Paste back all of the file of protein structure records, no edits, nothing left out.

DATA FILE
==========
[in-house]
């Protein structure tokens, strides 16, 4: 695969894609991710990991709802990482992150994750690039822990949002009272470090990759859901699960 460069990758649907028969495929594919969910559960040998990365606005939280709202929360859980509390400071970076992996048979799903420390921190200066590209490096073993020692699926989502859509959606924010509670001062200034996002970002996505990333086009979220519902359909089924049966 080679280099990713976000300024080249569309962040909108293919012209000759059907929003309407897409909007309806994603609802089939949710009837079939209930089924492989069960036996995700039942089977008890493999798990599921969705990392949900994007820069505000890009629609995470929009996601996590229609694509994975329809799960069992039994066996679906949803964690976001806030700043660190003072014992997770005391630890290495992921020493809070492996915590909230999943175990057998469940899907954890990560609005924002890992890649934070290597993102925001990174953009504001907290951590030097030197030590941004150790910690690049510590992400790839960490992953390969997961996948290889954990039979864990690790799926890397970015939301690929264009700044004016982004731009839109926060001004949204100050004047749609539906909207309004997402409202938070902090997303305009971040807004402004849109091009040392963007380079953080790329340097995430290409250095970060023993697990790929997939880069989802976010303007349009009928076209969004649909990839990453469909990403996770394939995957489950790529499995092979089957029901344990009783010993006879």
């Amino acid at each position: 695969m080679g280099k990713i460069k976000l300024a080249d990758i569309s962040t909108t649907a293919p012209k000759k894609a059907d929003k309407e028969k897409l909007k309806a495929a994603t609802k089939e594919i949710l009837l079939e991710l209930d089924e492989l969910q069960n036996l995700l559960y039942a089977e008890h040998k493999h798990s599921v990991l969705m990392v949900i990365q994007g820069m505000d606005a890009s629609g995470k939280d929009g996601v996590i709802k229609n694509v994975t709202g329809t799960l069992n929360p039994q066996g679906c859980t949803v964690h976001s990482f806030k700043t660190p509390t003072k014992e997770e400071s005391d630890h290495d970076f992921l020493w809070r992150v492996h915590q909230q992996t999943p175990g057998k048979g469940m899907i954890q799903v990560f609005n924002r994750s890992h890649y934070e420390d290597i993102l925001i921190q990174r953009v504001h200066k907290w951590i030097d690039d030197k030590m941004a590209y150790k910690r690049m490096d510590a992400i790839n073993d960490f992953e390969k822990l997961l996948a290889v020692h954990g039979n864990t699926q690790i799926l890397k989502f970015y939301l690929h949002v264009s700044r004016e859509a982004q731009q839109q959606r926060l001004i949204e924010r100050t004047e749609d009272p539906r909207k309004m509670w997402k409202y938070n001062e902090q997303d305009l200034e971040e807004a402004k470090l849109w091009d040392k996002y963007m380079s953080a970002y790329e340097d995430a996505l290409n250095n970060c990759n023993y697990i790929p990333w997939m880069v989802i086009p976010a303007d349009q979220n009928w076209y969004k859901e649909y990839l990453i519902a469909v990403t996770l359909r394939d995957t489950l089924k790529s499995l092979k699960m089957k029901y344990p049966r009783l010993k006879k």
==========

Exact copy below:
[in-house]
């Protein structure tokens, strides 16, 4: 695969894609991710990991709802990482992150994750690039822990949002009272470090990759859901699960 460069990758649907028969495929594919969910559960040998990365606005939280709202929360859980509390400071970076992996048979799903420390921190200066590209490096073993020692699926989502859509959606924010509670001062200034996002970002996505990333086009979220519902359909089924049966 080679280099990713976000300024080249569309962040909108293919012209000759059907929003309407897409909007309806994603609802089939949710009837079939209930089924492989069960036996995700039942089977008890493999798990599921969705990392949900994007820069505000890009629609995470929009996601996590229609694509994975329809799960069992039994066996679906949803964690976001806030700043660190003072014992997770005391630890290495992921020493809070492996915590909230999943175990057998469940899907954890990560609005924002890992890649934070290597993102925001990174953009504001907290951590030097030197030590941004150790910690690049510590992400790839960490992953390969997961996948290889954990039979864990690790799926890397970015939301690929264009700044004016982004731009839109926060001004949204100050004047749609539906909207309004997402409202938070902090997303305009971040807004402004849109091009040392963007380079953080790329340097995430290409250095970060023993697990790929997939880069989802976010303007349009009928076209969004649909990839990453469909990403996770394939995957489950790529499995092979089957029901344990009783010993006879």
């Amino acid at each position: 695969m080679g280099k990713i460069k976000l300024a080249d990758i569309s962040t909108t649907a293919p012209k000759k894609a059907d929003k309407e028969k897409l909007k309806a495929a994603t609802k089939e594919i949710l009837l079939e991710l209930d089924e492989l969910q069960n036996l995700l559960y039942a089977e008890h040998k493999h798990s599921v990991l969705m990392v949900i990365q994007g820069m505000d606005a890009s629609g995470k939280d929009g996601v996590i709802k229609n694509v994975t709202g329809t799960l069992n929360p039994q066996g679906c859980t949803v964690h976001s990482f806030k700043t660190p509390t003072k014992e997770e400071s005391d630890h290495d970076f992921l020493w809070r992150v492996h915590q909230q992996t999943p175990g057998k048979g469940m899907i954890q799903v990560f609005n924002r994750s890992h890649y934070e420390d290597i993102l925001i921190q990174r953009v504001h200066k907290w951590i030097d690039d030197k030590m941004a590209y150790k910690r690049m490096d510590a992400i790839n073993d960490f992953e390969k822990l997961l996948a290889v020692h954990g039979n864990t699926q690790i799926l890397k989502f970015y939301l690929h949002v264009s700044r004016e859509a982004q731009q839109q959606r926060l001004i949204e924010r100050t004047e749609d009272p539906r909207k309004m509670w997402k409202y938070n001062e902090q997303d305009l200034e971040e807004a402004k470090l849109w091009d040392k996002y963007m380079s953080a970002y790329e340097d995430a996505l290409n250095n970060c990759n023993y697990i790929p990333w997939m880069v989802i086009p976010a303007d349009q979220n009928w076209y969004k859901e649909y990839l990453i519902a469909v990403t996770l359909r394939d995957t489950l089924k790529s499995l092979k699960m089957k029901y344990p049966r009783l010993k006879k």